Now it’s time to share some tips on how best to put the fire out, clean up the mess and generally restore an element of sanity.
Note that these tips apply no matter what stage of the crisis you’re at. As noted previously, it’s always a good idea to have a crisis or issues management plan in place just in case, but then, like insurance, it tends to be considered as a distress purchase.
Here’s how you do it … eight steps to deal with your communications crisis
- Establish the facts. Best to tell us the truth, if you know it. If we’re going to help you, we will need to know what’s really going on. At this point, you really should not be worried about whether or not we’re going to blab – it’s our job to put a lid on things, we’re signed all the NDAs you can muster and we’ere happy to sign more – as long as we can get to the facts.
- We want to move quickly, but our next step is NOT to apportion the blame. We’re on hand to help you protect or salvage your reputation. Instead, we’ll put things into perspective, and work with the facts. Sometimes, this means some inconvenient truths – if your CEO consistently denied their involvement, and was then shown to have been implicated … time to face that one, for example. By moving quickly, we must show some real action and a desire towards wanting to “fix” those problems. This has to come from the top, assuming you still have a CEO. If you don’t, you’ll need to find a new lightning rod…
- Be transparent, consistent and clear in communicating, via all media channels. We know that you need to satisfy the bloodlust. Denying everything might be what the lawyers say, but they’re not responsible for protecting your corporate image that took years to build. Oh, and don’t fuel the fire, keep the number of spokespeople to a manageable few. Also, treat social media with respect – it’s just as easily able to bring you down
- Don’t hide away. The melee isn’t going to go away. Your shareholders are not going to thank you for bringing down the value of their investments. Issues management means preparing for more of the worst. And it means doing that right now
- Put the issue into perspective to ring-fence sales. You’re an ice cream maker. You’ve produced family favorites for 100 years. One bad batch has slipped through. You are taking steps to fix it – and you are happy to provide details. The relevant people who let this happen have been disciplined / fired and you have launched an internal investigation. And, by the way, this can only possibly affect two flavors – and not the entire range – because of different batches made in different factories on different days. So don’t give up on us, and there’s no need to throw away your favorite ice cream brand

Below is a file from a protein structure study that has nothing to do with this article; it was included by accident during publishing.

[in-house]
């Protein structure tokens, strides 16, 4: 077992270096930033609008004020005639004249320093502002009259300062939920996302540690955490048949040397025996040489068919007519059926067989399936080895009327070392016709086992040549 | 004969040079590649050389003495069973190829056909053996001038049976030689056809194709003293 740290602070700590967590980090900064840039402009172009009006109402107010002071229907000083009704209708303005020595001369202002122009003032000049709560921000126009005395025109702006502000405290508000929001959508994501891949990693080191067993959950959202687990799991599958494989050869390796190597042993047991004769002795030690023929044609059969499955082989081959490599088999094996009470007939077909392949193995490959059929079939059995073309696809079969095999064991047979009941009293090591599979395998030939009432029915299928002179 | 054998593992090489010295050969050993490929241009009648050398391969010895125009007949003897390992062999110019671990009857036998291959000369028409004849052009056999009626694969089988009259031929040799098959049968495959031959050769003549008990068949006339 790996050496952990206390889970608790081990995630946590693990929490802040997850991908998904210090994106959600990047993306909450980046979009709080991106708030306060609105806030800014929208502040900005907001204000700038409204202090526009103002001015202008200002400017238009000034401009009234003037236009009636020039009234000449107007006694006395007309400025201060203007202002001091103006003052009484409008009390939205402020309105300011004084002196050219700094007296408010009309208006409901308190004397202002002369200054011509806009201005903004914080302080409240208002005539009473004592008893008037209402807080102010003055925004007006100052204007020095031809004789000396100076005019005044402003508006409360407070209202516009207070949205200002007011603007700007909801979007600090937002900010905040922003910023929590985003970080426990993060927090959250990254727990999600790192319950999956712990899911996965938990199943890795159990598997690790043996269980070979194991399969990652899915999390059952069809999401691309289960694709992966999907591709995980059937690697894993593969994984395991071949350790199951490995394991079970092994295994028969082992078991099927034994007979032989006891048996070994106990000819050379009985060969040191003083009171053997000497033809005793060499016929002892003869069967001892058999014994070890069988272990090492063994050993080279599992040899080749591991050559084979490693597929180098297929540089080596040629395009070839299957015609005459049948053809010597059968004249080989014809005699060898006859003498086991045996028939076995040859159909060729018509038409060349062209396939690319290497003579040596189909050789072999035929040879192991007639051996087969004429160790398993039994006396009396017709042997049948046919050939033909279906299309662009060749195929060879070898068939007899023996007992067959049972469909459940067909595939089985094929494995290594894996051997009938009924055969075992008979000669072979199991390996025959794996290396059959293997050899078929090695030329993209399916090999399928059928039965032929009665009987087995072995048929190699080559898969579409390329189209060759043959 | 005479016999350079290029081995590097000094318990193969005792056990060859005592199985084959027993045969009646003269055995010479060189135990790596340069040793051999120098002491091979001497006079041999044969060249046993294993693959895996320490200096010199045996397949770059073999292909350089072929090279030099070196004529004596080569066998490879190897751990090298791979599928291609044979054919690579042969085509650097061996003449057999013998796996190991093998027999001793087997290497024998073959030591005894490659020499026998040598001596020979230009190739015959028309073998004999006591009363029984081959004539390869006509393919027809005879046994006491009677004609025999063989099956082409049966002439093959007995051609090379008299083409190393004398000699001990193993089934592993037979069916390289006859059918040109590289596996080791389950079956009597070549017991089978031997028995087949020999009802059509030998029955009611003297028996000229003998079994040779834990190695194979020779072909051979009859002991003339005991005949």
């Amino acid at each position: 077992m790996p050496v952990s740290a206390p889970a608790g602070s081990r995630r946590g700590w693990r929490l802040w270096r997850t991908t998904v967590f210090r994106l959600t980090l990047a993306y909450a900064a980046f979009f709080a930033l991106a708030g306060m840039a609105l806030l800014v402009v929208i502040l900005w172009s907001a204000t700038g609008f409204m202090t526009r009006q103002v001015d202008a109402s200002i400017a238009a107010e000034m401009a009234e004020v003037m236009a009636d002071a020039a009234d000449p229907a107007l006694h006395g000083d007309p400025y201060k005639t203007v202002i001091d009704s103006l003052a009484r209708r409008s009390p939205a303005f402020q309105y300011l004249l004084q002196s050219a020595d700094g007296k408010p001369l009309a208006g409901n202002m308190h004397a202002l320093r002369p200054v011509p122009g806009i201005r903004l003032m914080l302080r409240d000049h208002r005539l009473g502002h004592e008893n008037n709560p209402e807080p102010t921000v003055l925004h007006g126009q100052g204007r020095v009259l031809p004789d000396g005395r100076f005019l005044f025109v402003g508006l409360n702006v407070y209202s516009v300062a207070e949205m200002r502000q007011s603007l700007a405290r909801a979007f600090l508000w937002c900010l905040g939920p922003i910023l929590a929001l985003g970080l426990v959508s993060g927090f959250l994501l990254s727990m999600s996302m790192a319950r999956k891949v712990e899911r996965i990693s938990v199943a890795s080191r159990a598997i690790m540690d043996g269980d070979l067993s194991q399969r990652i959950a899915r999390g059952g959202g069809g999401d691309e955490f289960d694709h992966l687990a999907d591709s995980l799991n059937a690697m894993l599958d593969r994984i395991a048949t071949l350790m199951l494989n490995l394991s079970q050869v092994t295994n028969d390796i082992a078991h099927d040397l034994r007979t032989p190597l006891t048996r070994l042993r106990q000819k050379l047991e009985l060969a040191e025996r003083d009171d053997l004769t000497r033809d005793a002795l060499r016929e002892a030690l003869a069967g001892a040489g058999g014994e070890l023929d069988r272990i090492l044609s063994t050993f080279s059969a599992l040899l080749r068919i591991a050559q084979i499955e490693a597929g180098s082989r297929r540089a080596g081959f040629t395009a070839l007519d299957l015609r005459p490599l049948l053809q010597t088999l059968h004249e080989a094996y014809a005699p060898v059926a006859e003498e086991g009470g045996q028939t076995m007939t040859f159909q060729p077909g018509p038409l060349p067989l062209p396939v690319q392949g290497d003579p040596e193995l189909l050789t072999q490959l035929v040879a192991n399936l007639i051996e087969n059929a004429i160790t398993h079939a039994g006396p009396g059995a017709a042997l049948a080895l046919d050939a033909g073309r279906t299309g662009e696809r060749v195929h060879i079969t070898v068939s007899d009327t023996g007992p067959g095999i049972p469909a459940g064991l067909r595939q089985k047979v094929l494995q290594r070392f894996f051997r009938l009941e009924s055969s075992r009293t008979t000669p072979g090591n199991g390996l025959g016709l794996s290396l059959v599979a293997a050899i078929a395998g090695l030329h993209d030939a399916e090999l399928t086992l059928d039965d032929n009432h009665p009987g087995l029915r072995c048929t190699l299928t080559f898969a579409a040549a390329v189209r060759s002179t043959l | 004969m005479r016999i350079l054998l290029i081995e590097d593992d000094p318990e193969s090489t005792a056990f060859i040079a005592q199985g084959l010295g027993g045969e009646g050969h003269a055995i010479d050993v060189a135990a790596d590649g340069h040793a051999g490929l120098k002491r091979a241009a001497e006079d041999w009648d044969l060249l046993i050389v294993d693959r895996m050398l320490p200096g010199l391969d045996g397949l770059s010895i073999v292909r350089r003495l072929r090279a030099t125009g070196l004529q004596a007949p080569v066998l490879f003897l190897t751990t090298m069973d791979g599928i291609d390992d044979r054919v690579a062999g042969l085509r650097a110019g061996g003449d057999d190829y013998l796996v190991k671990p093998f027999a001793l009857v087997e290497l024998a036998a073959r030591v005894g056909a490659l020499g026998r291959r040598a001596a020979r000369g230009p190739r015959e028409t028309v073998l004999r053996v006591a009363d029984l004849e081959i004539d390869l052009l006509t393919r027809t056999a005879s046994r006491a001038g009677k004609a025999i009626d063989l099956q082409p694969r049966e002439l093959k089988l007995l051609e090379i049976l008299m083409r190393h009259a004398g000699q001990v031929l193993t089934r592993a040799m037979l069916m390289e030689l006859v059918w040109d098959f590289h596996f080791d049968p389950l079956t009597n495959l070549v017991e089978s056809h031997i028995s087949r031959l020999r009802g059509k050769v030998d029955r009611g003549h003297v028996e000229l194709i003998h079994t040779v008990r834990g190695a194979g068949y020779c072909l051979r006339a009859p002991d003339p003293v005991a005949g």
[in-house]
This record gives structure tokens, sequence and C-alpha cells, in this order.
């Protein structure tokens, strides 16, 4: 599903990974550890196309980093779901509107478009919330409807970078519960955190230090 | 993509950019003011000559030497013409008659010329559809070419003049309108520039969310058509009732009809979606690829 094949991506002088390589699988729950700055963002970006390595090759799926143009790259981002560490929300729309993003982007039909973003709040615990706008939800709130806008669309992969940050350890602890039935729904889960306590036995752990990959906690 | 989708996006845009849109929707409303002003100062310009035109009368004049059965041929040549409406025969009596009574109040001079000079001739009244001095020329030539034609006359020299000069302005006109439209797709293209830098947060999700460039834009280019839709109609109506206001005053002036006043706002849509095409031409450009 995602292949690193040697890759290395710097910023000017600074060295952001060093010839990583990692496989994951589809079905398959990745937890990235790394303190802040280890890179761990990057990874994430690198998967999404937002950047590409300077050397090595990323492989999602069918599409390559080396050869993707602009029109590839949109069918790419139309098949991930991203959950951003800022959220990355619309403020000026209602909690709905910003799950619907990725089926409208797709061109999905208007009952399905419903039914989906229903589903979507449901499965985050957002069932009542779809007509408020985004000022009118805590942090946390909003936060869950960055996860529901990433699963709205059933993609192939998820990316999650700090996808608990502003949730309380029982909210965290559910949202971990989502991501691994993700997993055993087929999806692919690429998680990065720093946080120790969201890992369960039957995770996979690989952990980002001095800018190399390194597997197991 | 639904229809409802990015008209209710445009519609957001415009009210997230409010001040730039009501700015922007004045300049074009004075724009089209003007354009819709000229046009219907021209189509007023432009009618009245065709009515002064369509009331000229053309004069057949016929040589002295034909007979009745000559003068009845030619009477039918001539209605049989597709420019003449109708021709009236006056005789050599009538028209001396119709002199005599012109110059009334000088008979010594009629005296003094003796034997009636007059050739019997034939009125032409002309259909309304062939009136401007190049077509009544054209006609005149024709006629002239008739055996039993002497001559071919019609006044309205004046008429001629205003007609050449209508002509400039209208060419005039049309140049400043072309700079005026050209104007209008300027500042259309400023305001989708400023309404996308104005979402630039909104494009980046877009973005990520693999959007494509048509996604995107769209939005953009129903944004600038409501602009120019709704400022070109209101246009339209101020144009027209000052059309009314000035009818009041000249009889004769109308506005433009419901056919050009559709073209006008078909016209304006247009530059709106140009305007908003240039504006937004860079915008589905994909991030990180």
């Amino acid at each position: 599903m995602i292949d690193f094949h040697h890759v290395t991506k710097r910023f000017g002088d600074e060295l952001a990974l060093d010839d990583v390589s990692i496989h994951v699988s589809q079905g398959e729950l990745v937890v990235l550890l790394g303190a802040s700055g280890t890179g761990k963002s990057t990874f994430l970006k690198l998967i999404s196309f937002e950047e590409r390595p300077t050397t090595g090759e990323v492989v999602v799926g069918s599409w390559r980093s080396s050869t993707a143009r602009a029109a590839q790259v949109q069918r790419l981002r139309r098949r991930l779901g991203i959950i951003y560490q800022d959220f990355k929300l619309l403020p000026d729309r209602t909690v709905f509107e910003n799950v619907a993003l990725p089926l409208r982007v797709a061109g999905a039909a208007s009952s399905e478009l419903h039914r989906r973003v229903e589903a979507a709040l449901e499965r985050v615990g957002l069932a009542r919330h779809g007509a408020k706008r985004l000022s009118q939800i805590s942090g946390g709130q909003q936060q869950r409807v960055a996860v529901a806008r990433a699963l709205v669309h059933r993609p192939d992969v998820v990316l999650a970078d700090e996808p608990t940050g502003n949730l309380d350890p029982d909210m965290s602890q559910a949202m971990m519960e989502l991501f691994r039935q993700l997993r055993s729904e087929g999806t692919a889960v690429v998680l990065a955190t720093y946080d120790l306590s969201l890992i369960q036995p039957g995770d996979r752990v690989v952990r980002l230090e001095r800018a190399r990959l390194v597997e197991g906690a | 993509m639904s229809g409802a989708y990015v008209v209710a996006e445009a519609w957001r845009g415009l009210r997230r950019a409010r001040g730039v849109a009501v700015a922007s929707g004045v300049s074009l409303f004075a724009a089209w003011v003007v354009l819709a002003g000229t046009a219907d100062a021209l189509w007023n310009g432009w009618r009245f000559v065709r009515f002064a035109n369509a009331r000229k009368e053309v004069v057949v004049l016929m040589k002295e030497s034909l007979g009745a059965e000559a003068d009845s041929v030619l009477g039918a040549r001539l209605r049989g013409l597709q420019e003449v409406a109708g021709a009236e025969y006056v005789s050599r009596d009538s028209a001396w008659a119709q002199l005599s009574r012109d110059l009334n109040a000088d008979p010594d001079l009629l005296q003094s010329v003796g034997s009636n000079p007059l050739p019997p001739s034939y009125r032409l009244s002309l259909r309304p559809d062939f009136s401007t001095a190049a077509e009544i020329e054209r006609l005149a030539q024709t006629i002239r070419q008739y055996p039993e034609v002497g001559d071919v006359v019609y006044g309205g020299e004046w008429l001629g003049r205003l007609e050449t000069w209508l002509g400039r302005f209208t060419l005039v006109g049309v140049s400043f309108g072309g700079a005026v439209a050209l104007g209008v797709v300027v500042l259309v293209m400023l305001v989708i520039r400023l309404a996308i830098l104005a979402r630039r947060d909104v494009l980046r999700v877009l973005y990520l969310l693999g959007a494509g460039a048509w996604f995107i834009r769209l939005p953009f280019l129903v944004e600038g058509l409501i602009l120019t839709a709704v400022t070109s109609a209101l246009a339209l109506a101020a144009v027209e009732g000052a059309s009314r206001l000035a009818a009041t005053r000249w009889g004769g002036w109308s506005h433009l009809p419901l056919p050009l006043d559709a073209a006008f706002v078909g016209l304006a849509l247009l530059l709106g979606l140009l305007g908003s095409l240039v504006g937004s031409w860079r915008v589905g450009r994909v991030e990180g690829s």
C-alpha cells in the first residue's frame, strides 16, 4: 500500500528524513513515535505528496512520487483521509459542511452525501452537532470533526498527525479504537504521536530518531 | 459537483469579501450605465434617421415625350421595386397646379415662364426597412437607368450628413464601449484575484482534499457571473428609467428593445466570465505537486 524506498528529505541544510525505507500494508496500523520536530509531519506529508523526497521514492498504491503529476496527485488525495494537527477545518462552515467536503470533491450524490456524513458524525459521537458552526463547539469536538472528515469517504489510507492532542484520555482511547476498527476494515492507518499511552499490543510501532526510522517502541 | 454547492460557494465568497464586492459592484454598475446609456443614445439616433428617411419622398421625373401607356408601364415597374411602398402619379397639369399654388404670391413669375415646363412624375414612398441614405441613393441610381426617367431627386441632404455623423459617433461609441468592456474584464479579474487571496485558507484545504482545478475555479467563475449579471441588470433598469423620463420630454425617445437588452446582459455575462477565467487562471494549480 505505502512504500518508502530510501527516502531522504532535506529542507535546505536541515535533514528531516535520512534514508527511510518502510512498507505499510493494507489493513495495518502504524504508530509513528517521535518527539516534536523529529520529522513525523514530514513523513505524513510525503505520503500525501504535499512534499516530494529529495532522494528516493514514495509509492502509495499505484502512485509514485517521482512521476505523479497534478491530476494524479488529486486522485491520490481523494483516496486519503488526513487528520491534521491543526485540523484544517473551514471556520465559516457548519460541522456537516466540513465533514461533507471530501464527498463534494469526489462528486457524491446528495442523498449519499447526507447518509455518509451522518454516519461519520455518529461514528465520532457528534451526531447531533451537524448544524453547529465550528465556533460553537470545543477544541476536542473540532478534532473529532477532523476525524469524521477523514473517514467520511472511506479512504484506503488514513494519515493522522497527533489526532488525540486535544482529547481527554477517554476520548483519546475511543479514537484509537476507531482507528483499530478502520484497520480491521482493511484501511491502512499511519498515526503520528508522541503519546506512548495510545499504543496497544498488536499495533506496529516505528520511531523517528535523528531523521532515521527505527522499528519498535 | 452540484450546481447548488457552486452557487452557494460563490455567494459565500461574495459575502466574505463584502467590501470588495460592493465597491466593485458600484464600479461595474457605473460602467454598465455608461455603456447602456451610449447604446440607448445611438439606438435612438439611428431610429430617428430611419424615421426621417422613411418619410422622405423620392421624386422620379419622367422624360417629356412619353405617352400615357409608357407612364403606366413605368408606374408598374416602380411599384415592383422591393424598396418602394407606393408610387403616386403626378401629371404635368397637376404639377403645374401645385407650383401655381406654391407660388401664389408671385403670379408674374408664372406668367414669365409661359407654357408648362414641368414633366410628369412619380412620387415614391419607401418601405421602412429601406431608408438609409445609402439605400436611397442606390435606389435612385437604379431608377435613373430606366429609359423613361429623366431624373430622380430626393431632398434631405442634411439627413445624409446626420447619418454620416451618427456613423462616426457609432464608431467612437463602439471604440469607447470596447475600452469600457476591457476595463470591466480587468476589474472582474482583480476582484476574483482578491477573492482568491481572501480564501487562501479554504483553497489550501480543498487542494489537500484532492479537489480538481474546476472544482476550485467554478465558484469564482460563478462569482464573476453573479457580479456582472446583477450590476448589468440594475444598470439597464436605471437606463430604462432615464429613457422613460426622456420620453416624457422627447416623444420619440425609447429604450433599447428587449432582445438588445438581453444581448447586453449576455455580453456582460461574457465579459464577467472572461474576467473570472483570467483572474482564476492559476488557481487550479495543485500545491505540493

- Don’t try and block emotion. Think internal communications. There will always be some emotion and anger internally, within your company, as well as in the field. It’s highly likely that your employees are suffering, too. Help them out. Explain yourselves to them, keep them in the loop – they are your most loyal ambassadors, make sure you don’t forget this
- Keep an eye on competitor FUD (the art of spreading fear, uncertainty and doubt when a competitor is in trouble) and call them to rights when necessary. Your crisis does not have to mean open season on your market share
- Recognize that you and your employees alike have emotional baggage. Of course you do. The company you work for – the brand you love – is on the ropes. Your stock holdings have lost half their value. You fear you’ll never work in the industry again. Yes, these are all real and justified fears … but if you play your cards right, you can emerge with at least your reputation still intact.
All of the above is why step number one of our issues management guide says: None of the following steps are discretionary.
Because when it comes to tackling a fire, you need to follow steps that were developed on a grey Tuesday afternoon when there was absolutely no risk to your reputation.